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Photo#225182
dark-spot moth - Diarsia jucunda

dark-spot moth - Diarsia jucunda
Sainte-Anne des Monts, La Haute Gaspesie County, Quebec, Canada
August 16, 2008
Came to light. The dark lines on the hindwing seem unusual.

Diarsia jucunda
Moved from Owlet Moths to Smaller Pinkish Dart.

Thanks to Jeff Crolla (Lep. Soc. Coordinator for ON/QC) for identification. He said that about half of all individuals lack a dark patch between reniform and orbicular spots. The diffuse gray lines on the hindwing show up in this photo at CBIF.

Maybe Noctua comes?
The Lesser Yellow Underwing. As you may know there is a very wide range of possibilities for this species. This is a total guess, as I am looking at images trying to ID something similar!

 
Same tribe (Noctuini)
but Noctua comes has a yellow hindwing and is currently restricted to the west coast.

 
Thanks, Robin!
Your photo is superb, and I appreciate the information and links! I've been trying for some time to identify a similar moth species, but am confused by the variations. Some of the more attractive ones are pinkish to orange with markings very similar to these.

Do you happen to know if there is a big difference in appearance between males and females? I hope that's not too foolish a question, most of my knowledge derives from the comments I read here - I don't have a background in biology or entomology, and I don't see moths being sexed very often. Probably in some families there would be a big difference in antennas, but probably not in this one, I'd guess.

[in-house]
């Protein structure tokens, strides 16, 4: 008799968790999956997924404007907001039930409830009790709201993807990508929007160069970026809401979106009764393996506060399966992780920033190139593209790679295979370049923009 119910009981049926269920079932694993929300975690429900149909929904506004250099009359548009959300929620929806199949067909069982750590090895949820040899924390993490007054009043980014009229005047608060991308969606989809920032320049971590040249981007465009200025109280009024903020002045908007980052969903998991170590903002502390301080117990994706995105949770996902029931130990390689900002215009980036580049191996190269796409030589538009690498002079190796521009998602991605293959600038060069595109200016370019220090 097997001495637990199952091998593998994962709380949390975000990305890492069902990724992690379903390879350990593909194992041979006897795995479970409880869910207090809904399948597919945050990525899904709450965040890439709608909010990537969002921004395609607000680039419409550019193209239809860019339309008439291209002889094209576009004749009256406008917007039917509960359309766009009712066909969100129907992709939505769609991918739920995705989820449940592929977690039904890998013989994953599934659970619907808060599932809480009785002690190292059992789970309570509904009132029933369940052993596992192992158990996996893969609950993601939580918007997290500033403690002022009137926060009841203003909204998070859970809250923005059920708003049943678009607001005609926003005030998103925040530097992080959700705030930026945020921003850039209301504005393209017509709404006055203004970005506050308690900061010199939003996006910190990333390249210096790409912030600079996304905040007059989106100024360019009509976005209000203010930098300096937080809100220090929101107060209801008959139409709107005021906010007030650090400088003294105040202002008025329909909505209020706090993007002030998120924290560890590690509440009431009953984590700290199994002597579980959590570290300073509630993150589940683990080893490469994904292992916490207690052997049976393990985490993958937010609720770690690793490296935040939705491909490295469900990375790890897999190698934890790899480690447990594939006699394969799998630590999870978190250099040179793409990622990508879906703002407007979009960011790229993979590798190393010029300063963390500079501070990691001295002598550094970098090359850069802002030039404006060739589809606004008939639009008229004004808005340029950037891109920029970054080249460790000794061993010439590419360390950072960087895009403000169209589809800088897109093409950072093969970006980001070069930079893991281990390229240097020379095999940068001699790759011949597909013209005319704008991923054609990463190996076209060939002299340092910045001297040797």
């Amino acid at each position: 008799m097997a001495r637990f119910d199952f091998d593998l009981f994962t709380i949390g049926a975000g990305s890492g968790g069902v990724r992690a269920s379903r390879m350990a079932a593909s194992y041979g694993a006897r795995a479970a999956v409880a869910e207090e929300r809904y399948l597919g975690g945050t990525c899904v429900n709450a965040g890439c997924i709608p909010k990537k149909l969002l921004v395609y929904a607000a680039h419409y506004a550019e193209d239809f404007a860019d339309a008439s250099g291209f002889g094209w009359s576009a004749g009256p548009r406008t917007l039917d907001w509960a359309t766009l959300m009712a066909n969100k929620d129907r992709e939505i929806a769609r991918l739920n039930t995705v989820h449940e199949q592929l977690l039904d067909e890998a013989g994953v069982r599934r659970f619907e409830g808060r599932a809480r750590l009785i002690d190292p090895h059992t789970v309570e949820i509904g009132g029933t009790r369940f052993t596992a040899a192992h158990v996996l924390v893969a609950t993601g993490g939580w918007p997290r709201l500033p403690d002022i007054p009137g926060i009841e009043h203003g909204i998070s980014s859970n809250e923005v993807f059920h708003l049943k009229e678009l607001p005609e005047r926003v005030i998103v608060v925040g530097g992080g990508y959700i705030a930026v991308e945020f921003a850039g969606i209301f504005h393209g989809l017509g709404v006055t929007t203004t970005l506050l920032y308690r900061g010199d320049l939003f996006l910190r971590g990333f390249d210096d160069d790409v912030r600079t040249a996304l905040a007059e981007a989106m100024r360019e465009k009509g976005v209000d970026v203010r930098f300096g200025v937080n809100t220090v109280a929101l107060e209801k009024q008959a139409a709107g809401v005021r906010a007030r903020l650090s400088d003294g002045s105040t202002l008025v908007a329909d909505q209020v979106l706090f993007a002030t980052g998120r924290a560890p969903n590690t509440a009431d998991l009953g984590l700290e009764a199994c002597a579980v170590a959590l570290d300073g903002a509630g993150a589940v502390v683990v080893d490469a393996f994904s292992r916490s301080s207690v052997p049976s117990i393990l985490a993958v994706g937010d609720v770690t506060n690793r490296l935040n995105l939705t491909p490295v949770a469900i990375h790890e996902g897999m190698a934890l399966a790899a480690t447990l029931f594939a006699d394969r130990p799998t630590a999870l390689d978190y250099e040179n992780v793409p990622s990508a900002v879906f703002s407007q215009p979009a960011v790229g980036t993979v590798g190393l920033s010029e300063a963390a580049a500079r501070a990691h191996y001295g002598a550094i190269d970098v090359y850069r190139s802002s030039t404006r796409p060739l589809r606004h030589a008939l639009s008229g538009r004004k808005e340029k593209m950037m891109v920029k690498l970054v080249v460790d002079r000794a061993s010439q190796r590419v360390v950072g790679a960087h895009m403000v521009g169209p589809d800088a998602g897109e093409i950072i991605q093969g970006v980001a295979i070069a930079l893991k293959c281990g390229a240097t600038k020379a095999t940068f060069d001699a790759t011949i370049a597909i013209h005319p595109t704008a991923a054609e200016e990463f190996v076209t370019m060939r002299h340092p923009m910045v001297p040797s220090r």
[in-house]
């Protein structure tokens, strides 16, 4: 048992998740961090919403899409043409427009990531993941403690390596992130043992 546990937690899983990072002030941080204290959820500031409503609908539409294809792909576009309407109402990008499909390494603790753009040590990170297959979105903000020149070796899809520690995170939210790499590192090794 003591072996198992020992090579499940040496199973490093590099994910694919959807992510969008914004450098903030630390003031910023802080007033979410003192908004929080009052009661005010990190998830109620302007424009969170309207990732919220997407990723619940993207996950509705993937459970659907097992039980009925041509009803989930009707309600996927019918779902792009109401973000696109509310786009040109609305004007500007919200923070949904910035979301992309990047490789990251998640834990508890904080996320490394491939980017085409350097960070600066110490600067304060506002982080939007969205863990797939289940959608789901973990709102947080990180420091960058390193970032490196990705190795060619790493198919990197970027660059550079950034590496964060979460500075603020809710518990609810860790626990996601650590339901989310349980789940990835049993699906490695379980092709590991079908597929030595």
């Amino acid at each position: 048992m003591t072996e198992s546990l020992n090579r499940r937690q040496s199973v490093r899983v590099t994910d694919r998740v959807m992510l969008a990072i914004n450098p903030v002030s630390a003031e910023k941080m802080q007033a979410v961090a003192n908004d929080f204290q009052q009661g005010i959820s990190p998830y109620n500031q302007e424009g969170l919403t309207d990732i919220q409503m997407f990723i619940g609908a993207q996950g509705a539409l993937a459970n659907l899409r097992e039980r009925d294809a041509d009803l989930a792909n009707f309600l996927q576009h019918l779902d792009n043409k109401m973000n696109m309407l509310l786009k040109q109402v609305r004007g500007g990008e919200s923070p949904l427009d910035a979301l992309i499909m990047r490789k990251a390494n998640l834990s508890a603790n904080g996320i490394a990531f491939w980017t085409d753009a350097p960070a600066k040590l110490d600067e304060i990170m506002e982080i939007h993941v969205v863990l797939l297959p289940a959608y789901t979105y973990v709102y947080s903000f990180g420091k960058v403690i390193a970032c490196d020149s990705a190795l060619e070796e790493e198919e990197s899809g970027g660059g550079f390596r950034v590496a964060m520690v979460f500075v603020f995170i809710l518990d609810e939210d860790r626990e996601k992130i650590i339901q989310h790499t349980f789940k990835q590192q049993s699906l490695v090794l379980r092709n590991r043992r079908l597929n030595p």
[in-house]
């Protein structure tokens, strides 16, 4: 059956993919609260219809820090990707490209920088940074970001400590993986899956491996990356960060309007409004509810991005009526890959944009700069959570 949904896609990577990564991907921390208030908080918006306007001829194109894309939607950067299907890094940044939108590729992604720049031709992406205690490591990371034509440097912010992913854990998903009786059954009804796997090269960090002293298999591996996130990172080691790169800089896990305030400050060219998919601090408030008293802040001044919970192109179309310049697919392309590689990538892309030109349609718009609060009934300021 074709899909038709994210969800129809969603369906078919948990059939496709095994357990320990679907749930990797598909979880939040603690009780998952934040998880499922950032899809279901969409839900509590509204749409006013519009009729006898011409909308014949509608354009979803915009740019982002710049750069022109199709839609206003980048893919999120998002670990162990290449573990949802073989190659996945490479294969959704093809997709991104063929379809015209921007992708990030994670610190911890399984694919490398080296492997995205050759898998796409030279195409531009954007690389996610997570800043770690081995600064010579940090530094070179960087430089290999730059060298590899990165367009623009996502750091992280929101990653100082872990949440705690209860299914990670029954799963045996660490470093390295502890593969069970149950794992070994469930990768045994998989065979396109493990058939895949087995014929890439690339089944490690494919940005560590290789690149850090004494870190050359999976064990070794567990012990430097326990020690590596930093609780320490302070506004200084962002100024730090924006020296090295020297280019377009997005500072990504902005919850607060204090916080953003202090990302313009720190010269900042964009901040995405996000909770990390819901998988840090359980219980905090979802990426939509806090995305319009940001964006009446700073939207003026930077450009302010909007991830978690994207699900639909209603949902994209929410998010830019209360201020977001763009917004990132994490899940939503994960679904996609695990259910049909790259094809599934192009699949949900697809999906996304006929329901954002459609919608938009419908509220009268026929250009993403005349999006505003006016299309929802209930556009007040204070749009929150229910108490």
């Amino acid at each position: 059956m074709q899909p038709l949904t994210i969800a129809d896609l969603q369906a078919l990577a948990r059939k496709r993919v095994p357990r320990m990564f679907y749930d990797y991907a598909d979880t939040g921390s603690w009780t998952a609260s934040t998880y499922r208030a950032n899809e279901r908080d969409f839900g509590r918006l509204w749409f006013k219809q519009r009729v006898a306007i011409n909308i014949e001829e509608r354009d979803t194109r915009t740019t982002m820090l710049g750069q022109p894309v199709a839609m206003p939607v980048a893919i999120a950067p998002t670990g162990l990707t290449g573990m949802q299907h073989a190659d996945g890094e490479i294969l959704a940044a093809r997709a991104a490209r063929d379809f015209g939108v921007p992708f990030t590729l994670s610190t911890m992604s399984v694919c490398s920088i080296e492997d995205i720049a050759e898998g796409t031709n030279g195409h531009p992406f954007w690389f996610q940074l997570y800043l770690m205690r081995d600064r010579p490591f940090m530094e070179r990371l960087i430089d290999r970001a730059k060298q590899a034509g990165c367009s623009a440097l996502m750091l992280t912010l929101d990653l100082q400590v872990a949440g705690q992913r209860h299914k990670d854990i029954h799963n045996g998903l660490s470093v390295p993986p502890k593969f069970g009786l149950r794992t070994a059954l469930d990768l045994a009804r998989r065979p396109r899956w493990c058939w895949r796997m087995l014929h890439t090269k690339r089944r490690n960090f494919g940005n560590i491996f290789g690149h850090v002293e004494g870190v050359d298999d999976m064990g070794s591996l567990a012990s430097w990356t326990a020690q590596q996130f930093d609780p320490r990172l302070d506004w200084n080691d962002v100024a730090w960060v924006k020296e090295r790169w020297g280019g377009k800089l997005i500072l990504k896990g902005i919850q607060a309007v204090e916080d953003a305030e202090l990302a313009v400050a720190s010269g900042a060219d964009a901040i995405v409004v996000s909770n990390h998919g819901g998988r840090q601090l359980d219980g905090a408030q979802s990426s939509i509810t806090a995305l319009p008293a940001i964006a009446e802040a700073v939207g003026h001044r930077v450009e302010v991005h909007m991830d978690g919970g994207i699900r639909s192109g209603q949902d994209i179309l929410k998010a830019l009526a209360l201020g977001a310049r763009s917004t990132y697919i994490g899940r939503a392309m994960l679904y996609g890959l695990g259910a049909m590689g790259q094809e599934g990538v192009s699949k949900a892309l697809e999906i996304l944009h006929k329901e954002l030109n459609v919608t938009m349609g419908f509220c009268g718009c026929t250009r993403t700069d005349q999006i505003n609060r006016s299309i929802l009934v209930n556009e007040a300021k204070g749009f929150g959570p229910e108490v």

Sometimes there's differences
between the sexes in some species of Noctuinae, but usually not. The antennae are most often filiform (thread-like) in both sexes. Depending on species, the female may have less conspicuous markings on the forewing, and a darker/grayer hindwing than the male, but I think those differences are the exception rather than the rule.

 
Thanks, Robin! Coincidentally...
Coincidentally...I was just identifying Noctua pronuba, and in the process came across a comment that N. pronuba displayed sexual dimorphism, possibly the same as you describe. Your comments and theirs should help prevent me from not recognizing members of the same species, but different sexes. ...Well...Combined with a lot more experience!

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